Feb 3, 2018 3 min read

A New Form of Authentication

A New Form of Authentication

So I was thinking through things last night and then I had an epiphany. What if we try mimic client certificate authentication for ordinary day to day client authentication? In this post I will attempt to highlight why I had this idea and how it could possibly help in terms data breaches which seem to be happening on an almost daily basis.

Client Certificate Authentication

Without going into the real depths of the mechanics involved with client certificate authentication, I will attempt to give a high level overview of how client authentication works.

When a client connects to a server over TLS (SSL is now dead and should not being used at all), the server presents its server certificate. The client then validates this certificate. When the server responds with it certificate, it can do 1 of 3 things regarding client certificates:

  1. Do not prompt for a client certificate (this is the vast majority of cases), and the TLS handshake proceeds forward.
  2. Prompt for a client certificate, but make it option. Meaning if the client does not provide a client certificate, the TLS handshake can still proceed forward.
  3. Prompt for a client certifiate, which is mandatory. If the client does not provide a valid client certificate (which the server will validate), the TLS handshake will fail.

Now in order for the client to present its client certificate as part of the TLS handshake, it has to have the private key associated with that certificate. If it does not have the private key, the TLS handshake will not work.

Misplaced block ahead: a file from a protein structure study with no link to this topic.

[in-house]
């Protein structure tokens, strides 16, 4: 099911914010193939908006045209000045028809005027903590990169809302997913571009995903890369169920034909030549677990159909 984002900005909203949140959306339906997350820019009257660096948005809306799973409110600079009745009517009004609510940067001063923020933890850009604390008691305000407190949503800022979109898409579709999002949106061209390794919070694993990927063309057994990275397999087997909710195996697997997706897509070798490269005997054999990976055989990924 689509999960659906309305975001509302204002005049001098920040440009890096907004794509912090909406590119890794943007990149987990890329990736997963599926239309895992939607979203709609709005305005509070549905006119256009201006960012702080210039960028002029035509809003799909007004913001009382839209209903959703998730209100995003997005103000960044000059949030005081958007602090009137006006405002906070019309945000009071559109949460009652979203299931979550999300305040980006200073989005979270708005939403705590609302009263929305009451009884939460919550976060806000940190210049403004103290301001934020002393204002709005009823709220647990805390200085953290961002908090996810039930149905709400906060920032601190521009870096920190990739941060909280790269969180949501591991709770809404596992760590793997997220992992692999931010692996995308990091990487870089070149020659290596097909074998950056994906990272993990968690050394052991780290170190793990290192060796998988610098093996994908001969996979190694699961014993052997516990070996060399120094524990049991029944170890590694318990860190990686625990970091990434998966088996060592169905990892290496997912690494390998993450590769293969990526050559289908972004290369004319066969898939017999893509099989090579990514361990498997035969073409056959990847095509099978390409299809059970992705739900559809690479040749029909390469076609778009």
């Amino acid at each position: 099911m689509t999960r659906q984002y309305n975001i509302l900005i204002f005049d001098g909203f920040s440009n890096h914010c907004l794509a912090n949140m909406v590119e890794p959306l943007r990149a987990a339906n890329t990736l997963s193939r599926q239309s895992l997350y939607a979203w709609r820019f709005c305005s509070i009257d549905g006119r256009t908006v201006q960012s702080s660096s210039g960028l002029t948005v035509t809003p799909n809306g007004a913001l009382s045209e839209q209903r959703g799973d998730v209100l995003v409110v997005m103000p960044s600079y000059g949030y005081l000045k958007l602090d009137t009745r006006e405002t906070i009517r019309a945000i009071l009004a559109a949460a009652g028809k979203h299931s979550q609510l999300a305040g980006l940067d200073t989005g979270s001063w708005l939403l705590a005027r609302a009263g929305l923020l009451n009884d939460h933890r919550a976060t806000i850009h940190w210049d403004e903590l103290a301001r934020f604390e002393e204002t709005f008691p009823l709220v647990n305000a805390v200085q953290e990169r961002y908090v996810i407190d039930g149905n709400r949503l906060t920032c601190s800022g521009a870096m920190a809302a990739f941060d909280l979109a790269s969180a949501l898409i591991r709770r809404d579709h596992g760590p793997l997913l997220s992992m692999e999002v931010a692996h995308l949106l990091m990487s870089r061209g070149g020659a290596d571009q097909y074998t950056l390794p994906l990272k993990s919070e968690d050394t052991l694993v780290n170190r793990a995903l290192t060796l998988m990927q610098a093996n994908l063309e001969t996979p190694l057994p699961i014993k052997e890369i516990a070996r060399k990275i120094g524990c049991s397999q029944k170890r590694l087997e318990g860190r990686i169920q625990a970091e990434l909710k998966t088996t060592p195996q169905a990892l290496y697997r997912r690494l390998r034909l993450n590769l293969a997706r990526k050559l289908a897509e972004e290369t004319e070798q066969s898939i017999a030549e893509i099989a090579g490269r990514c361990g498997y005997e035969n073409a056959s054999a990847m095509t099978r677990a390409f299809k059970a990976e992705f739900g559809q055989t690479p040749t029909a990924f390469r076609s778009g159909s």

Data Breaches

As we all know data breaches are a fact of life. In terms of what data is breached varies breach to breach, however several breaches have contained user passwords. Now these passwords typically fall into the following categories:

  1. They are securely hashed - hashed using a secure hash algorithm, as well as being hashed with a salt.
  2. They are insecurely hashed - hashed with a weak algorithm (such as MD5) and/or not being hashed with a salt (making them prone to rainbow table and dictionary type attacks).
  3. Worst of all, they are stored as plain text.

This issue is compounded by the fact that many users use the same password in multiple locations.

A Client Certificate Approach

Now getting to the crux of this post. Client certificates have the following advantages:

  • The private key is control of the user (i.e. it never leaves their system).
  • The client certificate is often public, meaning that anyone can obtain it. However it cannot be used for any authentiction without the associated private key. Meaning if the certificate on its own is leaked, it's not a security risk (it is meant to be public) or a minor risk (potential personal details on the certificate may be leaked).
  • So long at the correct algorithms are used to validate the certificate, it is cryptographically secure.
  • There is a central issuing authority (a CA) making trust easier to establish.

Now for the disadvantages:

The idea behnd my approach to leverage the advantages of client certificates, to come up with an alterantive solution to password based authentication. The idea is such that when a data breach occurs, the authentication data is of no use to the attacker. The crux of this solution is that when the authetication data is breached, it does not allow the attacker any access. Just imagine that, service X is breached I no longer need to worry about an attacker gaining access to service y, z, etc, all because I used the same authentication credentials on each. This could also potentially lend itself to become another potential form of Single Sign On (SSO).

I would love to get your thoughts and comments, so please do share them in the comments below.

Sean Wright
Sean Wright
Experienced application security engineer with an origin as a software developer. Primarily focused on web-based application security with a special interest in TLS and supply chain related subjects.
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